At NRHA conference, Eagle will share how nighttime telehospitalist care reduces costs while improving response time for treating current patients and admitting new ones
KANSAS CITY, MO—Sept. 21, 2016—Telemedicine has helped rural hospitals increase patient census and avoid transfers. Telemedicine is also proving particularly successful in addressing staffing gaps at rural hospitals, and solving their night coverage challenges. Eagle Telemedicine will share success stories and best practices with attendees at the National Rural Hospital Association’s 15th Critical Access Hospital Conference Sept. 21-23, 2016, in Kansas City.
Eagle Telemedicine representatives will be at Booth #103 throughout the conference. An NRHA Gold Partner, Eagle invites attendees to visit and register for a raffle for a free iPad mini 4.
“Cost savings are significant when hospitals aren’t paying ‘full freight’ for one physician, but sharing those costs with other facilities that use the same telemedicine services for nighttime care,” said Dr. Talbot “Mac” McCormick, President and CEO of Eagle, a physician-led hospitalist management firm providing turnkey programs, Clinical Performance Management (CPM) solutions, and telemedicine services.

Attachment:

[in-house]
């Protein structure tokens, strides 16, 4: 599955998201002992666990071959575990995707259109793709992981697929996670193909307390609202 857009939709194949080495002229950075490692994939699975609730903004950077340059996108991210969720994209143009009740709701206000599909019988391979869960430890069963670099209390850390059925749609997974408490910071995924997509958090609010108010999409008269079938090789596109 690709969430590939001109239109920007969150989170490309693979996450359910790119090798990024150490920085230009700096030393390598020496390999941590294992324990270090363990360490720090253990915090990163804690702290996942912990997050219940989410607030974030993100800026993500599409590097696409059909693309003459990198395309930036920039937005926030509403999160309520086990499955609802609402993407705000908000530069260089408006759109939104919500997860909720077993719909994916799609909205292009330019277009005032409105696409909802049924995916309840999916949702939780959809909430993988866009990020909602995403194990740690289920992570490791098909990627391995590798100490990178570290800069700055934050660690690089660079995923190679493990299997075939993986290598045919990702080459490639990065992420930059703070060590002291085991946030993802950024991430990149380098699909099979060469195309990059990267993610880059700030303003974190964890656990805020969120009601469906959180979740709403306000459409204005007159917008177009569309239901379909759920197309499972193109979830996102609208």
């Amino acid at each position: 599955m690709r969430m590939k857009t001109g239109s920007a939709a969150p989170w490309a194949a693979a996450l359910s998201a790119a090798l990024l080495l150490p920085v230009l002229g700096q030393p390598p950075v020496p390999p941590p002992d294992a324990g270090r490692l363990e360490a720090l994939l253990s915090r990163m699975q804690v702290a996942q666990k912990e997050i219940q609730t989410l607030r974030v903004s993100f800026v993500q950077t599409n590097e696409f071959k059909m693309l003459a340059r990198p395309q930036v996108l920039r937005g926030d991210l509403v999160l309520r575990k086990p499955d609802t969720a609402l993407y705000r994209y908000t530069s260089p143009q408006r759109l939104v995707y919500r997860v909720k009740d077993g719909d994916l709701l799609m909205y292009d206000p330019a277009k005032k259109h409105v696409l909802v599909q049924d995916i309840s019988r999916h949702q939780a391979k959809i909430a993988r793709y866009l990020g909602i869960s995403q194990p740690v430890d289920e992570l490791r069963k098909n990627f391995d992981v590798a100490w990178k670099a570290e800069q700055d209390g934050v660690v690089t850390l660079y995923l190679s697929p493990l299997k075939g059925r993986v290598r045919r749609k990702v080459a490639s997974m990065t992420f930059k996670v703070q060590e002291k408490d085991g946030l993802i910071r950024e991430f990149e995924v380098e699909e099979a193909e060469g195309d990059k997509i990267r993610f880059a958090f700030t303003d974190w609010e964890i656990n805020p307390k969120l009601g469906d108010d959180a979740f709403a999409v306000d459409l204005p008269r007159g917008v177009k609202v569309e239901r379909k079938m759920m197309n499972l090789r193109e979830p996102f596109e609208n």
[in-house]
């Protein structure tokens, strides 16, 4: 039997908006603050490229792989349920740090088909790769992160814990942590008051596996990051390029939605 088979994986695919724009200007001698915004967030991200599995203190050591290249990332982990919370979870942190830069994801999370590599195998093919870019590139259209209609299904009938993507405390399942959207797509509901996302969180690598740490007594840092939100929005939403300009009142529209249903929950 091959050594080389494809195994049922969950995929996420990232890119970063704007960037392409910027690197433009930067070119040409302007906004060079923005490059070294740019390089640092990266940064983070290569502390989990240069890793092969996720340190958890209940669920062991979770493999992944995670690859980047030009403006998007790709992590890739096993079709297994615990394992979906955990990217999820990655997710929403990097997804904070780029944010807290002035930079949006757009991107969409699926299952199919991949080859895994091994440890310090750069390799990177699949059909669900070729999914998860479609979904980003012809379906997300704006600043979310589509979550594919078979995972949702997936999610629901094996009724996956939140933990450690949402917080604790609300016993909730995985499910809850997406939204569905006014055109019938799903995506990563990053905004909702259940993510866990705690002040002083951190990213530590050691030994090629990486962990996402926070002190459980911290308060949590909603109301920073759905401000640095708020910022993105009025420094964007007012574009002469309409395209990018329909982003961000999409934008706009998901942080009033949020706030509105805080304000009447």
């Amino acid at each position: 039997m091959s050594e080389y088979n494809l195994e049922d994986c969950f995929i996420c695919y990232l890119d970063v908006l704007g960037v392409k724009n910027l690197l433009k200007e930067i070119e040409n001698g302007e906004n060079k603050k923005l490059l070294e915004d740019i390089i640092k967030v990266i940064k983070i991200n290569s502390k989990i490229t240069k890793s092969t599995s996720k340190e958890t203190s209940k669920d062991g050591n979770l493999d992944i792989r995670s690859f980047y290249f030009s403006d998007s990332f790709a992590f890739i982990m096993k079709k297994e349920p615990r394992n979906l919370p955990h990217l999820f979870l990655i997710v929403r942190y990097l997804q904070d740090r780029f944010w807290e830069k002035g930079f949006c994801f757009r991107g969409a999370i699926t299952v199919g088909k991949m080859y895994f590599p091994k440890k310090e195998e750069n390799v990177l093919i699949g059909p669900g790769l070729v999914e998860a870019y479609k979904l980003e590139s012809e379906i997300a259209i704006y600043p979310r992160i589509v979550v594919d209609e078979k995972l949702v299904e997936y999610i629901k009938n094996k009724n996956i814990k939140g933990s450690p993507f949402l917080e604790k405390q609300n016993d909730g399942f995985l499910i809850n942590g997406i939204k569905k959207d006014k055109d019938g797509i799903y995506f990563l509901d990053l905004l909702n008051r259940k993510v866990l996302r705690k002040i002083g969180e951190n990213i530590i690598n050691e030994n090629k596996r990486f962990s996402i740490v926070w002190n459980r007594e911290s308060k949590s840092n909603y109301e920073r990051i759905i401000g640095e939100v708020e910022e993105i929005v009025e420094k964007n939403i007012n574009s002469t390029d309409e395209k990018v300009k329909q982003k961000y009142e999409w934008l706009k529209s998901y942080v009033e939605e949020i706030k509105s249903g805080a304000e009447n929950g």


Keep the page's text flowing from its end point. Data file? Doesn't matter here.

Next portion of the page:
Results are impressive
Rural hospitals working with Eagle have achieved:
- Up to 40% savings on nighttime coverage
- 50% increase in nighttime admissions
- An average response time of 1 minutes and 9 seconds from the time nurses call telehospitalists to the time the physician is interacting remotely with patients
Though telemedicine can include many types of electronic communication, Eagle’s approach uses a cart or robot on wheels with a two-way videoconferencing monitor that brings a patient face-to-face with a physician, who is “beamed in” from a remote location. The physician and patient have direct interaction, and the technology enables the physician to monitor the patient remotely with a stethoscope, otoscope,and blood pressure gauge. It can also transmit still images such as photos and X-rays for interpretation by the physician.
Bringing the doctor to the patient
“Telemedicine’s purpose is not to take over or supplant person-to-person physician care. Rather, its most important value is to augment and support physicians and clinical staff. It can be a cost-effective solution in circumstances where physician resources are scarce, and healthcare needs to be administered quickly,” Dr. McCormick said.
Typically, one remote physician is involved each night from a pool of two or three physicians who are assigned to a particular hospital. The telehospitalist will take patient handoffs from the daytime providers of care, whether an NP, PA or physician. If a patient has a change at any time during the night, the telehospitalist stands ready to respond to rapid responses and codes, and to admit new patients from the ED as necessary.
Especially in rural hospitals, lower admission rates at night often do not warrant a full-time nocturnist, so day-time physicians must work nights or split shifts. “It’s not an ideal solution,” Dr. McCormick said. “We look forward to sharing with NRHA conference attendees how telemedicine contributes to a sustainable work schedule and stable staffing for hospitals that struggle with night staffing.”